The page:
Nelson/Marlborough Both Barrels May 2018
Opening Day wrap up
Our compliance efforts in Nelson Marlborough this season were centred around the Nelson/Tasman area.
It would be fair to say that the numbers of hunters we intercepted mirrored the numbers of ducks in their bags, that being a bit on the low side.
Above Right: Nelson Marlborough Manager Rhys Barrier catches up with a fully compliant hunter on Opening Day.
In fact, many of the hunters we spoke to thought it was the slowest opening on record in terms of ducks harvested.
This was surprising after our mallard counts indicated an increase on last season, on top of a decent increase on the year before that.
Three ranging teams searched many private ponds that abound in the Moutere/Nelson area, and a sweep of public waters around Waimea and Motueka estuaries.
Rangers were staggered by the number of unoccupied ponds that in previous years have been hunted.
Hundreds of ducks were enjoying a quiet time of things on these ponds, which was undoubtedly the reason why the hunting was so slow for those hunting nearby.
There just simply was not enough hunters around, with many making their annual pilgrimage to neighbouring regions and saving their ponds for the second weekend.
The guys on public water were also doing it tough with very modest numbers of birds harvested for the effort expended.
However, owing to fields of recently harvested maize, there were large numbers of shelduck in some locales – and a few groups did well obtaining limit bags if they were handy to these.
Compliance wise, we were delighted with the behaviour of hunters encountered.
From around 30 hunters checked, only one failed to produce a licence and none were found to be in possession of lead shot.
Staff caught up with a few hunters in Marlborough also with no problems encountered.
The hunting was much better here with limit bags featuring from Para Wetland, great hunting from the Wairau Lagoons, and private land also producing the goods.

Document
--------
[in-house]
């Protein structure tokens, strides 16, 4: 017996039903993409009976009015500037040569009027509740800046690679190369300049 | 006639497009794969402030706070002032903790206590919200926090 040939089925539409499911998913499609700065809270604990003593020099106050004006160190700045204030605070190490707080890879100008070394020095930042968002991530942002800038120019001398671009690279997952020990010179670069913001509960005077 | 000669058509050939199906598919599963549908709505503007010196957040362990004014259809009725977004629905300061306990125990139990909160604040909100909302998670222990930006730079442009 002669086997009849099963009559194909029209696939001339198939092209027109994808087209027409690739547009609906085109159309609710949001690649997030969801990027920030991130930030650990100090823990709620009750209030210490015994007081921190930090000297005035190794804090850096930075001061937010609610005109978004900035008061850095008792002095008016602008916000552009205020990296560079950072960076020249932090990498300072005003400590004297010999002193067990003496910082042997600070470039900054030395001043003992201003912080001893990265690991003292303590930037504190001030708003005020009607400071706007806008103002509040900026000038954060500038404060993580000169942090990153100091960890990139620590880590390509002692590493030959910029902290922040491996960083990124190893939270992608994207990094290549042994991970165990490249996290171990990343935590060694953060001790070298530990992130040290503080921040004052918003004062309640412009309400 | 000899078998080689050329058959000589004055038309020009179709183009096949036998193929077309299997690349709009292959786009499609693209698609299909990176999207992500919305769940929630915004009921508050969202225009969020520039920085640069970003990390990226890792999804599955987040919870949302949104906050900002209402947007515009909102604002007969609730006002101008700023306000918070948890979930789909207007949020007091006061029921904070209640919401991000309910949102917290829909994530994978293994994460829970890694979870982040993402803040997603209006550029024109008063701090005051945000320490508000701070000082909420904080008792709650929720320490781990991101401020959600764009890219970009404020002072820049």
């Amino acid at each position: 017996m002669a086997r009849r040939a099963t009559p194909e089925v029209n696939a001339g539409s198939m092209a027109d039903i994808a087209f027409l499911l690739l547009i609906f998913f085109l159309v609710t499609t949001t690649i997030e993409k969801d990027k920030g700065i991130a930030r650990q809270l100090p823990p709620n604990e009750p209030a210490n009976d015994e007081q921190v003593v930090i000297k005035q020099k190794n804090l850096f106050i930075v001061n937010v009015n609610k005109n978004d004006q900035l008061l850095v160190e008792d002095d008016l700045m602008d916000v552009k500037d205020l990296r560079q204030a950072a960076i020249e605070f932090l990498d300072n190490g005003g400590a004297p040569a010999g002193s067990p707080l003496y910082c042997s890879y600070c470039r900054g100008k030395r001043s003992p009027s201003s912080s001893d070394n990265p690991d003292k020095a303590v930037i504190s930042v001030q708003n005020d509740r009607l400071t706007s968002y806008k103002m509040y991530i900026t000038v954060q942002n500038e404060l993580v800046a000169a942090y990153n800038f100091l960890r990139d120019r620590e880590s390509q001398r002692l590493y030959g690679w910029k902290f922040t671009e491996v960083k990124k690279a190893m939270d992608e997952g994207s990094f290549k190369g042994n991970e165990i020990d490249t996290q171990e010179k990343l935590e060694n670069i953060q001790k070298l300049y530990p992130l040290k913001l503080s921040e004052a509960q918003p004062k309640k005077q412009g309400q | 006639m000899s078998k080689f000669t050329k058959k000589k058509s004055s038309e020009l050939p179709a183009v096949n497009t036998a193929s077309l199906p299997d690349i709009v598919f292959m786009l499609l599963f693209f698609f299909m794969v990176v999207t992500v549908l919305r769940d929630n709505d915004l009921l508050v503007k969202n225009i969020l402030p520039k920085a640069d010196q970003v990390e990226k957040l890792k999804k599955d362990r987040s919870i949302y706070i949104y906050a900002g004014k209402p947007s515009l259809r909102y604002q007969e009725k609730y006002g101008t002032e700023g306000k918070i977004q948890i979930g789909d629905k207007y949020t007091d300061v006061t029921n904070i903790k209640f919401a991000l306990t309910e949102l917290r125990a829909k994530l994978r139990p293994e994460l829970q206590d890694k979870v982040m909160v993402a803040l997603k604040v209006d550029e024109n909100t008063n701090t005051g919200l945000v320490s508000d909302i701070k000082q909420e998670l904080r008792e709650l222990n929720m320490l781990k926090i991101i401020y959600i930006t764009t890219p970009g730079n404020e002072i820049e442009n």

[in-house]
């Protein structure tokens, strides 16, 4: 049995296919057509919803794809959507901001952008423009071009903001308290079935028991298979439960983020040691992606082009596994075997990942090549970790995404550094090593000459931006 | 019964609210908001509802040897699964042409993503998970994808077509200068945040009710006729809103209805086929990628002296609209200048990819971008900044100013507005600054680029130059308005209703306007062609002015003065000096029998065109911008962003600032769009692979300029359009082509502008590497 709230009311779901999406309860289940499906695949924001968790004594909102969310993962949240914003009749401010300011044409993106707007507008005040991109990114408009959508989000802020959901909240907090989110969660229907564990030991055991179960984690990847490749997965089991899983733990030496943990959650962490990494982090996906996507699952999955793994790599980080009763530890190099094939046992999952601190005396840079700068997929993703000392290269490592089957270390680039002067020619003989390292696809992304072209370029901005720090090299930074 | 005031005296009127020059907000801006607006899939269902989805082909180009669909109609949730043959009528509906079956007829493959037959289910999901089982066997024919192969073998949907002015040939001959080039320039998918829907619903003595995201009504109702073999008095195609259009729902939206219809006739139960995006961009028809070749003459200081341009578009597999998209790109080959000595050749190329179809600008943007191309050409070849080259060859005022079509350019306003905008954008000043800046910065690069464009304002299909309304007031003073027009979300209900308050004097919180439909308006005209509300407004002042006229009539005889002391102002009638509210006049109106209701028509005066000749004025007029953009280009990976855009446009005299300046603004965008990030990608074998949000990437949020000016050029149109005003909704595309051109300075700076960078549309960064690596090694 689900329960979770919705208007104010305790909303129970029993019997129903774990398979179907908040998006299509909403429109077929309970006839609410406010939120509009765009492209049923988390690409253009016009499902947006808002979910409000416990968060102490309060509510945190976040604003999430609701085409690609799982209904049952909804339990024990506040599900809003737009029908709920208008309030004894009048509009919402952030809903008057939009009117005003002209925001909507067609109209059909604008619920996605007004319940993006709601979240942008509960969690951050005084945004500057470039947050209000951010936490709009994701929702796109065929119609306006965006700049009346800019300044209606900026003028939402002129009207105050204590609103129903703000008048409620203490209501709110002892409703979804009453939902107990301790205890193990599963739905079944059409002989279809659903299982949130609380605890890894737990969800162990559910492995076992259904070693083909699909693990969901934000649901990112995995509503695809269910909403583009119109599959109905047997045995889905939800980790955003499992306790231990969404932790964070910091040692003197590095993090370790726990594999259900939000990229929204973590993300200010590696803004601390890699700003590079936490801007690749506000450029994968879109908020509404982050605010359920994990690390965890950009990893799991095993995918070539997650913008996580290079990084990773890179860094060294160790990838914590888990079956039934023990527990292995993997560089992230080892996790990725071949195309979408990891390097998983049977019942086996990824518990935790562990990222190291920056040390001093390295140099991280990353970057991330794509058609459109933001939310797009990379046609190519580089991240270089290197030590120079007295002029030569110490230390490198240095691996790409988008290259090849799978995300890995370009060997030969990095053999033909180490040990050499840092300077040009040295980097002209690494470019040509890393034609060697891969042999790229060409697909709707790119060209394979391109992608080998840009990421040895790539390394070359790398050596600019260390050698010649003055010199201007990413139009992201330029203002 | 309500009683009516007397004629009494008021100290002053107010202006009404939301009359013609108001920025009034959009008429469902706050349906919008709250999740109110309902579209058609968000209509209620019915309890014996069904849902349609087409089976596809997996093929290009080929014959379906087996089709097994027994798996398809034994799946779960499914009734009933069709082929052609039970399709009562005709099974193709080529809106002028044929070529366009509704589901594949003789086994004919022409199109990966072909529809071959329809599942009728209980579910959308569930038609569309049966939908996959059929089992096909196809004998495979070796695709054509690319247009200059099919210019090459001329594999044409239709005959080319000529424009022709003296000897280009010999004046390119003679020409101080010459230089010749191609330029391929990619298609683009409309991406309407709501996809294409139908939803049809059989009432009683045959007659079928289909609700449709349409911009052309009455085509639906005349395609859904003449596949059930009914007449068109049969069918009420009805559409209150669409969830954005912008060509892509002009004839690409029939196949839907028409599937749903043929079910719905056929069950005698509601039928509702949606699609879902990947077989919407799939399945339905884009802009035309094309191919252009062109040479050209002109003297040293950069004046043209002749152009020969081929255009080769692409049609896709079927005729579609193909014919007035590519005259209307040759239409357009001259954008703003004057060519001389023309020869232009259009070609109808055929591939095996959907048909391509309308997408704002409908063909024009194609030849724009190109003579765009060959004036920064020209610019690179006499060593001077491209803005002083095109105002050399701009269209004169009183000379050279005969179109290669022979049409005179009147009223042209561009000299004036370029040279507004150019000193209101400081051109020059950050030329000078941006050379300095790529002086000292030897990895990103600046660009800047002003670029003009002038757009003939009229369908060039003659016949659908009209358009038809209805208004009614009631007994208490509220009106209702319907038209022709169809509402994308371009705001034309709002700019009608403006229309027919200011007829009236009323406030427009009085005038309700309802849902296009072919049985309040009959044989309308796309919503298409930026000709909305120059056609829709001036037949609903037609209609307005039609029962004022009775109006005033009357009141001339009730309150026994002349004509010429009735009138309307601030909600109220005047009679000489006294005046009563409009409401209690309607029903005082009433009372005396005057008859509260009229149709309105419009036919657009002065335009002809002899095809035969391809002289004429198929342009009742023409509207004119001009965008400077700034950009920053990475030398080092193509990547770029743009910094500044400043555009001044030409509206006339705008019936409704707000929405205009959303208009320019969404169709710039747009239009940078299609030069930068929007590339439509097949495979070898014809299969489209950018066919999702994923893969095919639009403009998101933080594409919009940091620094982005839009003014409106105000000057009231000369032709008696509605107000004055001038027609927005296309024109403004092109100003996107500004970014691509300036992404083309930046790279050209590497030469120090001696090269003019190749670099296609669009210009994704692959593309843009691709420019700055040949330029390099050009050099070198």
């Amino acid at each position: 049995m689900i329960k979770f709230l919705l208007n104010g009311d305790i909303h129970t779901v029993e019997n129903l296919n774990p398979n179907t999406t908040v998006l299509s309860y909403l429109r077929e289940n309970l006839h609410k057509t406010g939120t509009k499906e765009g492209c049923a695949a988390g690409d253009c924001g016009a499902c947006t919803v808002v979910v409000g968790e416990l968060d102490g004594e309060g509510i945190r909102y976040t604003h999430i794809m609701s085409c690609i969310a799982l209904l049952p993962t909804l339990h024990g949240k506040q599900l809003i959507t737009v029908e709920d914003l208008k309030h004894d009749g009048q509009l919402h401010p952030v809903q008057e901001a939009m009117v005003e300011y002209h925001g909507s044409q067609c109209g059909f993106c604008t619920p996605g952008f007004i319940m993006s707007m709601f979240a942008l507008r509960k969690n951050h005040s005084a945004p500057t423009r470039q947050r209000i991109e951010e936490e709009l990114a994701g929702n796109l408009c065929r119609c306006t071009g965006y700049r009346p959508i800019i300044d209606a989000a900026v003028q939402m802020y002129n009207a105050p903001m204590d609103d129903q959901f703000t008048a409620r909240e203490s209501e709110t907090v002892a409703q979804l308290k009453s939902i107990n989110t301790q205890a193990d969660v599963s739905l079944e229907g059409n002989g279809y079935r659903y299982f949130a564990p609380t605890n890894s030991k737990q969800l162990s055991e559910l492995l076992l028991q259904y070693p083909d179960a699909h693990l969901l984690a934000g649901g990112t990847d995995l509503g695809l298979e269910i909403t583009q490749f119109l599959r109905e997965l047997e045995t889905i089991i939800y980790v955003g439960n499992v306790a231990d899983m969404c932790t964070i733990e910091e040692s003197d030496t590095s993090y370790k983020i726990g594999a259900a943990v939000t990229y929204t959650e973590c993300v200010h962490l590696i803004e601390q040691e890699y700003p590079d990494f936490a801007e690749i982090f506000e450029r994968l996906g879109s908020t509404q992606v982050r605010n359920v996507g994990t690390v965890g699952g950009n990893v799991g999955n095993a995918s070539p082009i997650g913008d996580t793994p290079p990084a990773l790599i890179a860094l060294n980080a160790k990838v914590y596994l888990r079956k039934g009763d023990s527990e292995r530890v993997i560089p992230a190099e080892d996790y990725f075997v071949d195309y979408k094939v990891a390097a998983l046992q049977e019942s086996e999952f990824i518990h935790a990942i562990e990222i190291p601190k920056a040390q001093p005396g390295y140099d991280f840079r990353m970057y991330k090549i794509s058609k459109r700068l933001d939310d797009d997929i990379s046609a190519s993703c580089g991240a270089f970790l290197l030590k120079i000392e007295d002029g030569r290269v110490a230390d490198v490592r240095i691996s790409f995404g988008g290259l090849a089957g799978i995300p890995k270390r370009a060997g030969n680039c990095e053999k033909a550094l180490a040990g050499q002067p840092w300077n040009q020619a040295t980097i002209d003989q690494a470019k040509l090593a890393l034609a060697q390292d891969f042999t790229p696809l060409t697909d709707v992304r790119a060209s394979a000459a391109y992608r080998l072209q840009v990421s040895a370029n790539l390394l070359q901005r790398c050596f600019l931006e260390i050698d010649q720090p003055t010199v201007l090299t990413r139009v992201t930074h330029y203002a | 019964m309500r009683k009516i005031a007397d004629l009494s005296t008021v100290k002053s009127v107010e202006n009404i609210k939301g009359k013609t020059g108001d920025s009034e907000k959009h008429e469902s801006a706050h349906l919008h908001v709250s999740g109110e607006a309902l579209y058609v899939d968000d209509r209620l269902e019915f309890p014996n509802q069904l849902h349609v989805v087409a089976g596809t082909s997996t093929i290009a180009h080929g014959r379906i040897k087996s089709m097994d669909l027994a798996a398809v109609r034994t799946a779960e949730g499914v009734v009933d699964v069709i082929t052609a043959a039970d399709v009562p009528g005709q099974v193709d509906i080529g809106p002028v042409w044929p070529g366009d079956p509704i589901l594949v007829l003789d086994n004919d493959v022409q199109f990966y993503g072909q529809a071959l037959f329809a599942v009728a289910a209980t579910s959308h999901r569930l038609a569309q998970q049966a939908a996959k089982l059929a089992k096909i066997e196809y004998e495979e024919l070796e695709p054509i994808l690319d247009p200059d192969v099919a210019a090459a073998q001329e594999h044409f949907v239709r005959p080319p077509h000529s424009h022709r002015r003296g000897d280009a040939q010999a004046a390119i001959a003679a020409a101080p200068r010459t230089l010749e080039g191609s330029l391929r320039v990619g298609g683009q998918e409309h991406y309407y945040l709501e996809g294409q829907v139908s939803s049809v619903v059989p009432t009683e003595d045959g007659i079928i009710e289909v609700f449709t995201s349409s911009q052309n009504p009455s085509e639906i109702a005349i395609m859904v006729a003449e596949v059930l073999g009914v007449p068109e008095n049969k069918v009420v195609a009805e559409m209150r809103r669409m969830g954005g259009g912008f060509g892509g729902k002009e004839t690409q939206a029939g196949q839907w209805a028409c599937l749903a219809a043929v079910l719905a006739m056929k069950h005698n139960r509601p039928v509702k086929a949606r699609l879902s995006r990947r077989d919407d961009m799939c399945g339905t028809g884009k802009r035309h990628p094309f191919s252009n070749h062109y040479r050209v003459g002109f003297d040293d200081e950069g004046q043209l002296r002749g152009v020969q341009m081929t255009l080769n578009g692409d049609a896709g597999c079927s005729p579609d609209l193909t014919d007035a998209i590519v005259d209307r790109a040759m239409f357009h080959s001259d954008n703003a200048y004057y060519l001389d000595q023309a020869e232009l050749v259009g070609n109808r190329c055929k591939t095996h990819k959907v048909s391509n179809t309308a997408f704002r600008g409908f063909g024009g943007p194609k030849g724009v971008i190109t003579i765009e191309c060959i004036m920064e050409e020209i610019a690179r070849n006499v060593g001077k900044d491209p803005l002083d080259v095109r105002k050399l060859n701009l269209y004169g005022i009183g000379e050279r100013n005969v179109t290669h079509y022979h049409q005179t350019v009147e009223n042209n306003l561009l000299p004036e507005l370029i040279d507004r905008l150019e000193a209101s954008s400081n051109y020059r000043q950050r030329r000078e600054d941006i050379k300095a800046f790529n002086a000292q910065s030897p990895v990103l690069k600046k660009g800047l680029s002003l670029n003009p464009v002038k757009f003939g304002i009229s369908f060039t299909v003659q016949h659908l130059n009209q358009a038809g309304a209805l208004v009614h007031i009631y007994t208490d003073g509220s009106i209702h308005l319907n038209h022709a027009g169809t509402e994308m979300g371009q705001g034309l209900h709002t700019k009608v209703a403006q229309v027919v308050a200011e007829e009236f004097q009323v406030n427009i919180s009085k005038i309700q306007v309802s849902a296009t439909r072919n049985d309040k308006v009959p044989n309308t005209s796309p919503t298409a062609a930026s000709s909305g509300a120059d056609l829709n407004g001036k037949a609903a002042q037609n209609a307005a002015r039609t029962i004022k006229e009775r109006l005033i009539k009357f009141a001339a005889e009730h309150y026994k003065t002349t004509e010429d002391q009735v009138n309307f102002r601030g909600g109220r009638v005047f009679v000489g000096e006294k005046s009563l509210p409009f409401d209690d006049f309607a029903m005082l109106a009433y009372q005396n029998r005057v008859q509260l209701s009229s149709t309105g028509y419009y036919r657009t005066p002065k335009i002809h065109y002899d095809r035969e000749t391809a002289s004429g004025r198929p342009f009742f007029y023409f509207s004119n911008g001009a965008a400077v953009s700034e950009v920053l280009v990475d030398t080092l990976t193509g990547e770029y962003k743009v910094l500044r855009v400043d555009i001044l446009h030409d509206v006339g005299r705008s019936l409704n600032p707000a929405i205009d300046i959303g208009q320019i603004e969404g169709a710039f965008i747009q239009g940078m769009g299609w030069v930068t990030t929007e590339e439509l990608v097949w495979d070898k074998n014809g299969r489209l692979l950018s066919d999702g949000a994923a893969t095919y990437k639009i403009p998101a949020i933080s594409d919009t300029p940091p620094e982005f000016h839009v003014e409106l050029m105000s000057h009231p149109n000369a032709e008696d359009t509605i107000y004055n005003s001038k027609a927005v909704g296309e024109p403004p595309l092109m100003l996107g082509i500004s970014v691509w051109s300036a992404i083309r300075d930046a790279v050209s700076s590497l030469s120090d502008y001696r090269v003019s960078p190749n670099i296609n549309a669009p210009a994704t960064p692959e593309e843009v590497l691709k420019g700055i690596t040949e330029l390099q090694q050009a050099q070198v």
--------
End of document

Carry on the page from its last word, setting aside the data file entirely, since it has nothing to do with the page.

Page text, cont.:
Hunters urged to scout , be mobile
Early indications from game harvest survey results and those contributing to the duck diary scheme suggest it’s been pretty tough hunting on public land areas.
Hunters in Nelson Marlborough have to be a steely lot.
Not having a ‘grain belt’ for a food source nearby – a veritable duck factory, or access to private land areas (where you can still have some very good hunting), many are left hunting public land, which has slowly seen ducks move away from these areas in search of better food sources.
You have to really work for your ducks in these areas, but occasionally the stars align and some good shooting can be had.
So what can top of the south hunters do to improve their odds?
Often our best public land hunting will coincide with heavy rain and/or high wind events, so if you’re able to, keep on the lookout for these events before they arrive, and plan your hunt around accordingly (check out great weather forecast sites such as windy.com).
Be mobile - You’ll get a great idea of the duck population if you take a drive around after a deluge of rain.
Ducks love paddock puddles and after a heavy soaking, traditional habitats will be vacated in favour of wet paddocks filled with worms – so take a drive around farmland areas and knock on a farmer’s door – you’ll be surprised what they say.
If you can’t hunt then, lock that information away for the next time a heavy rain event occurs.
Go further afield - At least once a year it’s good to experience hunting in other regions, and the further south you go the more ducks there are.
For example, the East Coast grain belt is a powerhouse for duck production, evidenced by the daily bag limit of 50 mallards in CSI.
Befriend someone via popular social Facebook groups such as NZ Waterfowler to arrange a hunt somewhere new, or load up your decoys and try some of the duck filled public water options that abound on braided river beds, wetlands and lakes further afield
Rabbit island pheasant hunt - Register now to go in the ballot
Register for the upcoming organised Rabbit Island pheasant hunts now.
The hunts are scheduled to take place on the Saturday morning of the final two public land pheasant weekend (23 June and 21 July).
Currently we have 8 blocks to hunt on the eastern end of the island, with some of them better than others for birds, depending on the stage of the harvesting cycle.
A dog is essential to hunt these blocks, so please only apply if you have a hunting dog to use.
Email your application to Jacob Lucas firstname.lastname@example.org, with your details, which hunt(s) you wish to attend, the name and registration number of your dog, and your gamebird licence number. If the hunt is oversubscribed, a ballot will take place with any hunters missing out guaranteed a place on the next hunt.
Registrations for the June 23 hunt close on Friday 8 June.
Jacob Lucas, Nelson Marlborough Fish & Game Officer.